by Caroline von Fluegge-Chen
The ancient Japanese art form of growing Bonsai trees is fascinating. Bonsai trees are essentially normal shrubs that have been consistently stressed in a particular way for a long time to create a posture which would never be found in nature. Depending on how the tree is stressed while it grows, it may end up looking like a miniature version of a full-sized tree, or it may end up looking like a wild tangle of branches with twists and loops. To most people, “good posture” simply means sitting and standing up straight. Few of us realize the importance of posture to our health and performance.
The human body craves alignment. When we are properly aligned, our bones, not our muscles, support our weight, reducing effort and strain. The big payoff with proper posture is that we feel healthier, have more energy, and move gracefully. So while the word “posture” may conjure up images of book-balancing charm-school girls, it is not just about standing up straight. It’s about being aware of and connected to every part of your self.
Posture ranks right up at the top of the list when you are talking about good health. It is as important as eating right, exercising, getting proper rest and avoiding potentially harmful substances like alcohol, drugs, and tobacco. Good posture is a way of doing things with more energy, less stress and fatigue. Without good posture, you cannot really be physically fit. Without good posture, you can actually damage your spine every time you exercise.
Ideally, our bones stack up one upon the other: the head rests directly on top of the spine, which sits directly over the pelvis, which sits directly over the knees and ankles. But if you spend hours every day sitting in a chair, if you hunch forward or balance your weight primarily on one leg, the muscles of your neck and back have to carry the weight of the body rather than it being supported by the spine. The resulting tension and joint pressure can affect you not only physically, but emotionally, too, — from the predictable shoulder and back pain to headaches, short attention span, and depression.
Poor posture distorts the alignment of bones, chronically tenses muscles, and contributes to stressful conditions such as loss of vital lung capacity, increased fatigue, reduced blood and oxygen to the brain, limited range of motion, stiffness of joints, pain syndromes, reduced mental alertness, and decreased productivity at work. According to the Nobel Laureate Dr. Roger Sperry, “the more mechanically distorted a person is, the less energy is available for thinking, metabolism, and healing.”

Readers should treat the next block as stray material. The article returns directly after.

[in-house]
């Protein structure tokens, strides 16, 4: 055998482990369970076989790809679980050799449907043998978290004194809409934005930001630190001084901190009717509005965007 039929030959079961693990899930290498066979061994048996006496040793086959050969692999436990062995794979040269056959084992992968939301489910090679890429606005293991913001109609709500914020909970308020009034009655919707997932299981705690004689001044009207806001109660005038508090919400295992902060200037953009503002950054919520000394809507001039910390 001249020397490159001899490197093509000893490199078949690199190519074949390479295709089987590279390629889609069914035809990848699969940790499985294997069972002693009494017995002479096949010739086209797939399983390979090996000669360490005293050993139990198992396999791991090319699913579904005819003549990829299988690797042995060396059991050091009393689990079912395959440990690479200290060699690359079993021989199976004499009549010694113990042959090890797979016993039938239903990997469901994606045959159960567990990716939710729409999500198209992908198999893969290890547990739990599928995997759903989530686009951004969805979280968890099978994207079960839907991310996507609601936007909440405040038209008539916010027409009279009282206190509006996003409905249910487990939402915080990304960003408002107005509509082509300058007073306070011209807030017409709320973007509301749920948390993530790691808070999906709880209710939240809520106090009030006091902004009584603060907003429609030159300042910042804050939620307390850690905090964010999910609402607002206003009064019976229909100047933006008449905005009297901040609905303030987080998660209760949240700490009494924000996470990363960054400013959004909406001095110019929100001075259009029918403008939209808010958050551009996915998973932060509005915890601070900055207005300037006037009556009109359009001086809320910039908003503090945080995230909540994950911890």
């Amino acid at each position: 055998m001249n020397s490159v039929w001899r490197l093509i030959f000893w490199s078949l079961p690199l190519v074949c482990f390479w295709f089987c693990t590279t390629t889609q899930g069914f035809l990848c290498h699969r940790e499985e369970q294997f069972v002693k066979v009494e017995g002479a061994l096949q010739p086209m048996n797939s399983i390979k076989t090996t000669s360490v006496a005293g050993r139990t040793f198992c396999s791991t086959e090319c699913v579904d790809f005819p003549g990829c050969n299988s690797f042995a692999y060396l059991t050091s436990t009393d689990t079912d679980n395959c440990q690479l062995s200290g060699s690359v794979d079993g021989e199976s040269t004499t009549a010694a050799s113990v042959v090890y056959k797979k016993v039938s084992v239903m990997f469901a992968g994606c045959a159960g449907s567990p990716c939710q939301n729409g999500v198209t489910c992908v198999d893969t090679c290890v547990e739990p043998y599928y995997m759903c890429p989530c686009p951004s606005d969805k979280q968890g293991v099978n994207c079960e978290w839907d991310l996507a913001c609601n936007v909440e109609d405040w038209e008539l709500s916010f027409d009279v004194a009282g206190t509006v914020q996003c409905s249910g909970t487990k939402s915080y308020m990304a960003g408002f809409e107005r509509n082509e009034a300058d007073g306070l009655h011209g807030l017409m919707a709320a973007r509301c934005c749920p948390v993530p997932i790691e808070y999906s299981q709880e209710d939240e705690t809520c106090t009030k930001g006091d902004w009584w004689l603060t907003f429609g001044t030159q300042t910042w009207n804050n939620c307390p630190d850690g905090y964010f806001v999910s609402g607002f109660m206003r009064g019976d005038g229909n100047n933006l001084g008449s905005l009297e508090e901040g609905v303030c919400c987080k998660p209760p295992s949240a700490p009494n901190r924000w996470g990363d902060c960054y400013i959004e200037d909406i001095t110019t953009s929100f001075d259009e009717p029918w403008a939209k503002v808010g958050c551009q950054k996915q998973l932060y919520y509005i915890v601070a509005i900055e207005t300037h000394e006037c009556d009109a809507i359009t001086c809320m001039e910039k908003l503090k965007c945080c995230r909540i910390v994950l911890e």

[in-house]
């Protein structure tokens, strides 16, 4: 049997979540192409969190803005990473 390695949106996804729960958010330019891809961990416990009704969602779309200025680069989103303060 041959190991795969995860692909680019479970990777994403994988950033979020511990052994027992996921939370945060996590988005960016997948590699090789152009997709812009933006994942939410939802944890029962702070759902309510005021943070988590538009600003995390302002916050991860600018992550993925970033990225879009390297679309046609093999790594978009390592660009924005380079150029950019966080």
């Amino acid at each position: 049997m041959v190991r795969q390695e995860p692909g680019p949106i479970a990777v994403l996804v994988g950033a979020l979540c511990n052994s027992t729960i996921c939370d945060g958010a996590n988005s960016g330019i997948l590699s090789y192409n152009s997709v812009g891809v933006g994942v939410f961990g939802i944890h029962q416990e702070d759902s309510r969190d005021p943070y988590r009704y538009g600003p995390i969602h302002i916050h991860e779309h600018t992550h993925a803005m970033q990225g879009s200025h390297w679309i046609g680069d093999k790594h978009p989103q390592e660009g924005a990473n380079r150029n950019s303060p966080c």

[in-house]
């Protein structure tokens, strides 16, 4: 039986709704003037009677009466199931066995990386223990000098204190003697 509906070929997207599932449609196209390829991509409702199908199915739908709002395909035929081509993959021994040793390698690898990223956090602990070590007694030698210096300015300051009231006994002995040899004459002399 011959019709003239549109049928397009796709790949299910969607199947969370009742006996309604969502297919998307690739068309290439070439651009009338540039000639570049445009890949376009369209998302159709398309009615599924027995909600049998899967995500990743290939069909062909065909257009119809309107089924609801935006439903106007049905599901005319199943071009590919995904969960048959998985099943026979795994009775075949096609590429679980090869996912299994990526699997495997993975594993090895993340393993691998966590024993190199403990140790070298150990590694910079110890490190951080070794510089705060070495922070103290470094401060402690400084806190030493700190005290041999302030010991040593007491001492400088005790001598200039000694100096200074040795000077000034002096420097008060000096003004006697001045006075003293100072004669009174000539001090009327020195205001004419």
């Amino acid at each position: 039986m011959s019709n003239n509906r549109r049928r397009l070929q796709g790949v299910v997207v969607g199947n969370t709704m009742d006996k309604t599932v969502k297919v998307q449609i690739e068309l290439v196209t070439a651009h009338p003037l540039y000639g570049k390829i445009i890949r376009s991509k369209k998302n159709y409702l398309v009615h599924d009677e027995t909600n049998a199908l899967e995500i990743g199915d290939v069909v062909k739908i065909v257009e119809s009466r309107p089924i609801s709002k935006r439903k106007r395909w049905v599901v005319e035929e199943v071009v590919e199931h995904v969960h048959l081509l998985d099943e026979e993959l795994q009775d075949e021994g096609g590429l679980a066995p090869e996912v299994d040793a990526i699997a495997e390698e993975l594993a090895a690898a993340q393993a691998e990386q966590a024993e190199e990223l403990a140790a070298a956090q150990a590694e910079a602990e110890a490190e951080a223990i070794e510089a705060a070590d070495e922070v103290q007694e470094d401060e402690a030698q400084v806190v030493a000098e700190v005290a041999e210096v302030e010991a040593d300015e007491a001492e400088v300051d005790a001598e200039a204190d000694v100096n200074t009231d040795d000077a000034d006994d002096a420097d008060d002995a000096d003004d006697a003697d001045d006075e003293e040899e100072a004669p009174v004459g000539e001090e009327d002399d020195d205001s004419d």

The most immediate problem with poor posture is that it creates a lot of chronic muscle tension as the weight of the head and upper body must be supported by the muscles instead of the bones. This effect becomes more pronounced the further your posture deviates from your body’s center of balance.
To illustrate this idea further, think about carrying a briefcase. If you had to carry a briefcase with your arms outstretched in front of you, it would not take long before the muscles of your shoulders would be completely exhausted. This is because carrying the briefcase far away from your center of balance places undue stress on your shoulder muscles. If you held the same briefcase down at your side, your muscles would not fatigue as quickly, because the briefcase is closer to your center of balance and therefore the weight is supported by the bones of the skeleton, rather than the muscles.
In some parts of the world, women can carry big pots full of water from distant water sources back to their homes. They are able to carry these heavy pots a long distance without significant effort because they balance them on the top of their heads, thereby carrying them at their center of balance and allowing the strength of their skeleton to bear the weight, rather than their muscles.
Correcting bad posture and the physical problems that result can be accomplished in two ways. The first is by eliminating as much “bad” stress from your body as possible. Bad stress includes all the factors, habits, or stressors that cause your body to deviate from your structural center. Bad stress can result from a poorly adjusted workstation at work, from not having your seat adjusted correctly in your car, or even from carrying too much weight around in a heavy purse or backpack.
The second is by applying “good” stress on the body in an effort to move your posture back toward your center of balance. This is accomplished through a series of exercises, stretches, adjustments, and changes to your physical environment, all designed to help correct your posture. Getting your body back to its center of balance by improving your posture is critically important to improving how you feel.